BrightCOIN- The Legally Compliant ICO?

I recently read an article citing a study that concluded that as many as 81% of initial coin offerings (ICOs) are scams. Several people contested that number but it cannot be too far off. If you have more than a cursory interest in crypto currency and ICOs it is hard to miss all of the discussion about ICO scams and what to do about them.

There is a general consensus among many in the ICO community that the ICOs need to stop kidding themselves that they are not securities and begin to seriously comply with US securities laws.  In crypto industry parlance, there is an expectation that ICOs have begun to evolve into STOs (securities token offerings).

A company issuing a securities token will need to register the offering with the SEC or seek an exemption from registration such as Regulation D.  Most STOs will be sold under Reg. D,in part because the SEC has yet to approve a registered offering and does not seem to be in any hurry to do so. US securities laws require that investors be given full disclosure of the facts that they need to make an intelligent decision whether or not to invest.

Around the same time, I came across a discussion on LinkedIn about an ICO for a company called BrightCOIN. The company is raising between $1 and $40 million to expand its tech platform which enables companies to launch their ICO in a “legally compliant” manner.

I read the white paper which is anything but legally complaint and I said so on LinkedIn. This got some brush back by the company’s CEO who commented, among other things that the company had a great lawyer who had helped prepare the white paper.  The CEO claims to be a Y Combinator alumnus with several successful start-ups under his belt. So, of course, he should have an excellent lawyer.

I offered to explain why I thought that lawyer needed to go back to law school and the CEO scheduled two appointments with me so the lawyer could tell me that he was right and I was wrong. They cancelled both appointments at the last minute.

The ICO for BrightCOIN is intended to be a Reg. D offering. I would have thought that since it was selling a service and a platform where other companies can make “legally compliant” offerings, BrightCOIN would have taken pains to make its own offering “legally complaint”. They missed by a mile.

The BrightCOIN offering document is in what is now being called a “white paper format”.  If you look at a lot of ICOs, a great many use this format. I do not know where it originated, but it does not generally make the disclosures that are required for a Reg. D offering in the format that the SEC expects. Using this format is an invitation to the SEC, state regulators and class action lawyers to come after you.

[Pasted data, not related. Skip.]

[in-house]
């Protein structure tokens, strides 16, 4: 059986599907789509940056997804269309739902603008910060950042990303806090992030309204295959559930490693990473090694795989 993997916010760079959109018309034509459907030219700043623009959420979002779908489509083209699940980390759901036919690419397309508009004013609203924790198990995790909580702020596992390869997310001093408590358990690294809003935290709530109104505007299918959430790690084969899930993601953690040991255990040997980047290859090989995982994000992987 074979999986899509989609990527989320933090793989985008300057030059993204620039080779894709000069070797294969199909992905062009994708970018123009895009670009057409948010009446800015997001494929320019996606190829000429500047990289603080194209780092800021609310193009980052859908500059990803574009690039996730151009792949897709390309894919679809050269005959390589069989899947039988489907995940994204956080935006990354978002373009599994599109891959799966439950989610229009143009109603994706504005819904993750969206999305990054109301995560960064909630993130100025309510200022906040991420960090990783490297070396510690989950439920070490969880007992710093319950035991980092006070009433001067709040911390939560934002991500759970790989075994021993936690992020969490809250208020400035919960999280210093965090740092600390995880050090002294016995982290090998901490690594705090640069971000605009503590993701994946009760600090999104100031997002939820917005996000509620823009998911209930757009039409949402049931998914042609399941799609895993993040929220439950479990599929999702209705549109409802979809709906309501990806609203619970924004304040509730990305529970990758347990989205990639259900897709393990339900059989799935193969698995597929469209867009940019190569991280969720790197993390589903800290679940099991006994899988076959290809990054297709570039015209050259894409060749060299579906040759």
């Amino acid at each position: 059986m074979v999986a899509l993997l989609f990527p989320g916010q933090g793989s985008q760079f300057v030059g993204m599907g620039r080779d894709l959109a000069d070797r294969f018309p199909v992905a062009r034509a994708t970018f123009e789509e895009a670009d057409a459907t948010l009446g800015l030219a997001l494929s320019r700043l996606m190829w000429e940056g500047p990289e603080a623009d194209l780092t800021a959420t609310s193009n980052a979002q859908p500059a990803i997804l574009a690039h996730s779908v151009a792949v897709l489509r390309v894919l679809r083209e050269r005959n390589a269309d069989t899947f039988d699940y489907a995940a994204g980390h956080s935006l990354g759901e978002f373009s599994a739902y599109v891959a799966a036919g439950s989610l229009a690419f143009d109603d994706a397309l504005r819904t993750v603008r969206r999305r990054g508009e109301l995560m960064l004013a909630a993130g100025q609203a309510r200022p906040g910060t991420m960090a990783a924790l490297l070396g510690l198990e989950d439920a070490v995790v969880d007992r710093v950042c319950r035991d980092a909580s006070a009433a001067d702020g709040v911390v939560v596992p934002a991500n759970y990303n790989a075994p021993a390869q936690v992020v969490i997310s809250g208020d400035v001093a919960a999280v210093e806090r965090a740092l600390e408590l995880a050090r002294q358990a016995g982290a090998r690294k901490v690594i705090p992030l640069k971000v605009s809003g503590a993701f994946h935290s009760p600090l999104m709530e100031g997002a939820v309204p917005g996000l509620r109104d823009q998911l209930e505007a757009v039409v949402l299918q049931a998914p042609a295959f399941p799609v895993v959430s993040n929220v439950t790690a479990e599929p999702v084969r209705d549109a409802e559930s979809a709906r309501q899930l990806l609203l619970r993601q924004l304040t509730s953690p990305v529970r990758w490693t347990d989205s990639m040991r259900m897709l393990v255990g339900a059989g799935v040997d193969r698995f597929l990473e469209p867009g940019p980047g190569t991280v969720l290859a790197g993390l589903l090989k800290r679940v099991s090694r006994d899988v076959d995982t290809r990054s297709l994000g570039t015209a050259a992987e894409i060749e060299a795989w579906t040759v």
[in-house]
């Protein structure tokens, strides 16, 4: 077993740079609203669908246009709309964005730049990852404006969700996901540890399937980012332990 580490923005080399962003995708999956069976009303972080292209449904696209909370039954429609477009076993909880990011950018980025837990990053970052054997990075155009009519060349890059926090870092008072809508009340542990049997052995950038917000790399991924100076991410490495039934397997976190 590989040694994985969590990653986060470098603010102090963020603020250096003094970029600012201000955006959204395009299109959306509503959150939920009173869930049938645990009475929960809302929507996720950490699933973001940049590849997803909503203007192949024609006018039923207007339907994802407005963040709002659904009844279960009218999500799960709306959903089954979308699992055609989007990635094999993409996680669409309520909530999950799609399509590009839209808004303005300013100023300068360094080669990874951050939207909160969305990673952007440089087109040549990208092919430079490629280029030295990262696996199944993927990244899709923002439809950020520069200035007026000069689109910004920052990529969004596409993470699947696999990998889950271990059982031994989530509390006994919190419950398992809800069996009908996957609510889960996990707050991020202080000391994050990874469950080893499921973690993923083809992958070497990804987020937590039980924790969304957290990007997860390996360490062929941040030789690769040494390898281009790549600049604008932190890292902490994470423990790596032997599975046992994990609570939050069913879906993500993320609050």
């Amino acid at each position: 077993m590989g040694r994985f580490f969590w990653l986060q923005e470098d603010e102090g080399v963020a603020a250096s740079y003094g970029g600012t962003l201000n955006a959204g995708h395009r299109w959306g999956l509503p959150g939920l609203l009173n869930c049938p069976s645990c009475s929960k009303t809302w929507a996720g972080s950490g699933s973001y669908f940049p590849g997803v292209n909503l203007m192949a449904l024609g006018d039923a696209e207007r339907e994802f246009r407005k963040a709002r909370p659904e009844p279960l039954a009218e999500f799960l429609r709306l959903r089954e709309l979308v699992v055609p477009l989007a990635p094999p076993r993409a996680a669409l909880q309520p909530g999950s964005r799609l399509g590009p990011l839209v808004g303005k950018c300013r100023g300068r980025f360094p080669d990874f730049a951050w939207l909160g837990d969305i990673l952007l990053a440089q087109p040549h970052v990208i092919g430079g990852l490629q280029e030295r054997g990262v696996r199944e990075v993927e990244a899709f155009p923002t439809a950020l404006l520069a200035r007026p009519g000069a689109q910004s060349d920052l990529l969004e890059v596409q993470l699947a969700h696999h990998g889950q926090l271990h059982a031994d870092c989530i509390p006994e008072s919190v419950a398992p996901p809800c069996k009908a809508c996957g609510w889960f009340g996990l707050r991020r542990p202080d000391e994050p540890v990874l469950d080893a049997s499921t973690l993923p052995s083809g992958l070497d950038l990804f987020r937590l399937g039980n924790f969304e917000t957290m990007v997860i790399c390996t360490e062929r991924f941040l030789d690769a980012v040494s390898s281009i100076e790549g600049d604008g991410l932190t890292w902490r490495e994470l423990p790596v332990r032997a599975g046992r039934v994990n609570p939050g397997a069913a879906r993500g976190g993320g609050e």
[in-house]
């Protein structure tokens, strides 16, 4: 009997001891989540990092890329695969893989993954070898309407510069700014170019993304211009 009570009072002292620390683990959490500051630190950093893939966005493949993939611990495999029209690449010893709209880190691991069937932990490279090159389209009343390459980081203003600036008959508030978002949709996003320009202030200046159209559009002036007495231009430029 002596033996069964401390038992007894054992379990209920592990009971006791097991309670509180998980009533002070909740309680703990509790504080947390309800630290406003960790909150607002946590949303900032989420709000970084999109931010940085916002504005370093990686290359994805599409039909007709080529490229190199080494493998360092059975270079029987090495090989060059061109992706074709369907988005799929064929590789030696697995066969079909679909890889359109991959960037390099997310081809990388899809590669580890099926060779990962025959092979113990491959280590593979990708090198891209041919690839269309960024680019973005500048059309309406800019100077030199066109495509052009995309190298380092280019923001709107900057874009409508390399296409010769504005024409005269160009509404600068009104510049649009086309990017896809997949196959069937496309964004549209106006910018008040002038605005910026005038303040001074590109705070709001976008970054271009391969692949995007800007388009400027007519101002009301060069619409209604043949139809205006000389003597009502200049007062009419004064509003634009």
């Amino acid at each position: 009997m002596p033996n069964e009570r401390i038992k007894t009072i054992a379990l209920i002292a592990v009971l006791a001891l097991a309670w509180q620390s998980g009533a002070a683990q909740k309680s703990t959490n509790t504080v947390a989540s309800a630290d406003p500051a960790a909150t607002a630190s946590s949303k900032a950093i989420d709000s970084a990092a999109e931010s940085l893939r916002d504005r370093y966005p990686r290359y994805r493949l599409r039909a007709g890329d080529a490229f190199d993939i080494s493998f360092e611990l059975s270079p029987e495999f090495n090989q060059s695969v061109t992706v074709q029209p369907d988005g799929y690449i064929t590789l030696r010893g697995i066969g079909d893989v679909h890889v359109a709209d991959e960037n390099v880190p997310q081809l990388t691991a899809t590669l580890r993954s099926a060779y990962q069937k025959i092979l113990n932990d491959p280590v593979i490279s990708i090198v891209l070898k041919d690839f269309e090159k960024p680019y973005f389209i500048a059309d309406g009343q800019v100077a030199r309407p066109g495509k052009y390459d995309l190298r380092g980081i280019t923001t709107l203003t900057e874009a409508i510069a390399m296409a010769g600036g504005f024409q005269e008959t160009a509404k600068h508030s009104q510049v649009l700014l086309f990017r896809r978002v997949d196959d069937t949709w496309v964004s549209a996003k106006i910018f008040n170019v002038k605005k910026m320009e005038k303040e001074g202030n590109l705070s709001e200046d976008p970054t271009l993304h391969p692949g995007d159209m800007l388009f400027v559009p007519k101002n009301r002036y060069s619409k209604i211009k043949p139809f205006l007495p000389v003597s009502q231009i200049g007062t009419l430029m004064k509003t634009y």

A Reg.D offering is also called a private placement and the offering document is called a private placement memorandum (PPM). There is a reason that most PPMs look alike. Back in the 1980s and 1990s regulators in several states required hands on review of every offering. I personally spent hours on the phone with the staff at these various state agencies going over specific language in Reg. D offerings. They usually wanted additional disclaimers; more risk disclosures; the words “this is a speculative investment” in the cover page in bold.

Congress eventually took away the states’ ability to comment on these offerings; but a lot of lawyers, including me, appreciate that much of what they wanted amounted to good practice. Disclosures are made for the benefit of the company that is raising the money. They are a prophylactic against legal action claiming fraud and misrepresentation.

BrightCOIN calls itself the Kickstarter for ICOs.  It is essentially a crowdfunding platform for ICOs including those private placements offered under Reg. D and registered offerings filed under Reg. A+.  BrightCOIN charges no upfront fees and will provide everything that a company needs to prepare and launch an ICO including “audited documentation”.

Of course Kickstarter does not handle any securities offerings. They operate in the world of “rewards based crowdfunding”, not securities crowdfunding, so the comparison to Kickstarter that BrightCOIN makes in its ICO white paper is meaningless.

Elsewhere BrightCOIN claims that it will become the “next Goldman Sachs” and compares itself to Goldman, Merrill Lynch and JP Morgan.  The white paper included the logos for those companies, all of which I suspect are trademarked.

Did Merrill Lynch give permission for its trademark to be used in this offering? Does Goldman Sachs even know that BrightCOIN exists?  Is there any way to read this hyperbole and not consider it to be misleading?

BrightCOIN claims that its tech platform is valuable because an entrepreneur considering launching their own Reg. A+ or Reg. D offering in the form of a token might spend as much as $500,000 to have the tech built.  By “tech” it appears to be speaking about the crowdfunding platform that they are offering.